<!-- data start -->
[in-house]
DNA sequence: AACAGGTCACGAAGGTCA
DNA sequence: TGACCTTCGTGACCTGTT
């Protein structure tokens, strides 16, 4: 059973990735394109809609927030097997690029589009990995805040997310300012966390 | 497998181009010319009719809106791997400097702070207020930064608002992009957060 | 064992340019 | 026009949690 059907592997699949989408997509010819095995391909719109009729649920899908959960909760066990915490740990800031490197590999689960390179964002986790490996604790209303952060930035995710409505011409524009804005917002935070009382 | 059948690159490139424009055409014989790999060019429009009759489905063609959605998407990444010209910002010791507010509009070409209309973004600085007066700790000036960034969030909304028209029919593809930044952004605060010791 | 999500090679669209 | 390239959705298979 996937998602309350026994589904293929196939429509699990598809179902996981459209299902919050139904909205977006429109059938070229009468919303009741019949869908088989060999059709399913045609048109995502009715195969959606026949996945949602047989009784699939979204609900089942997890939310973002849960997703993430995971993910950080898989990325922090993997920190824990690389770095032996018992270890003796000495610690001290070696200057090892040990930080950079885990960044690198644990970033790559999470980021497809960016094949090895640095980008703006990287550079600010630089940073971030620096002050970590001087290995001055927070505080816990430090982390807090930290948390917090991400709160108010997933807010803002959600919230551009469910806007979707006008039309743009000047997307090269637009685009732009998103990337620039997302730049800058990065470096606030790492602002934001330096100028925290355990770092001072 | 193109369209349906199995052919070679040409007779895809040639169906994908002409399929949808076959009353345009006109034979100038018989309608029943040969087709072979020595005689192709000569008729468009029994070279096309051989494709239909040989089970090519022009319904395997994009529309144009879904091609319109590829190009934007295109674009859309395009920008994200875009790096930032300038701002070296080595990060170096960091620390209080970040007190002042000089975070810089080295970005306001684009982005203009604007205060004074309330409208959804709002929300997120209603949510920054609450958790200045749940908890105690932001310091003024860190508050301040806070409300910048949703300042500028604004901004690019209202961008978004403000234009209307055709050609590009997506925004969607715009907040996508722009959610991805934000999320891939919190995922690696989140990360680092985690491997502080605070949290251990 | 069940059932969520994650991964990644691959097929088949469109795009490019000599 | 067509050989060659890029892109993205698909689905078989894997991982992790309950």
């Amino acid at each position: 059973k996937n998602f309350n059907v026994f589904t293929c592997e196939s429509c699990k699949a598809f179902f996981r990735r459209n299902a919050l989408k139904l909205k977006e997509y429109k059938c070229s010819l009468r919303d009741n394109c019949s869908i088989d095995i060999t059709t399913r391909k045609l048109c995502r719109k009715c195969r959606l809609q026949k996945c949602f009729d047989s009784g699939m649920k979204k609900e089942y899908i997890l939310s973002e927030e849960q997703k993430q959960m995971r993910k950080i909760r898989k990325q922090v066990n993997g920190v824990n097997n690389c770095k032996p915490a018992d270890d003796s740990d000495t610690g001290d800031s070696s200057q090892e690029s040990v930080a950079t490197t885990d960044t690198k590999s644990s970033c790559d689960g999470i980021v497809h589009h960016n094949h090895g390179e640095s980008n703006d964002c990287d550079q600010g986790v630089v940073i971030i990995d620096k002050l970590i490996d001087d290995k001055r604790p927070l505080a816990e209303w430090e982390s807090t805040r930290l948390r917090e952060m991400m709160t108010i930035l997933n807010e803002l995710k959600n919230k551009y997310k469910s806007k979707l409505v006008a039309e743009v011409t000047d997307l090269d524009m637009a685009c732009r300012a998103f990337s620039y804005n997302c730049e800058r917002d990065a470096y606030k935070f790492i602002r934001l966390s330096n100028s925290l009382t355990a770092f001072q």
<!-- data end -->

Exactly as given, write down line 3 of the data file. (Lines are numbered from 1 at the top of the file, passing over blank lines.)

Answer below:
DNA sequence: TGACCTTCGTGACCTGTT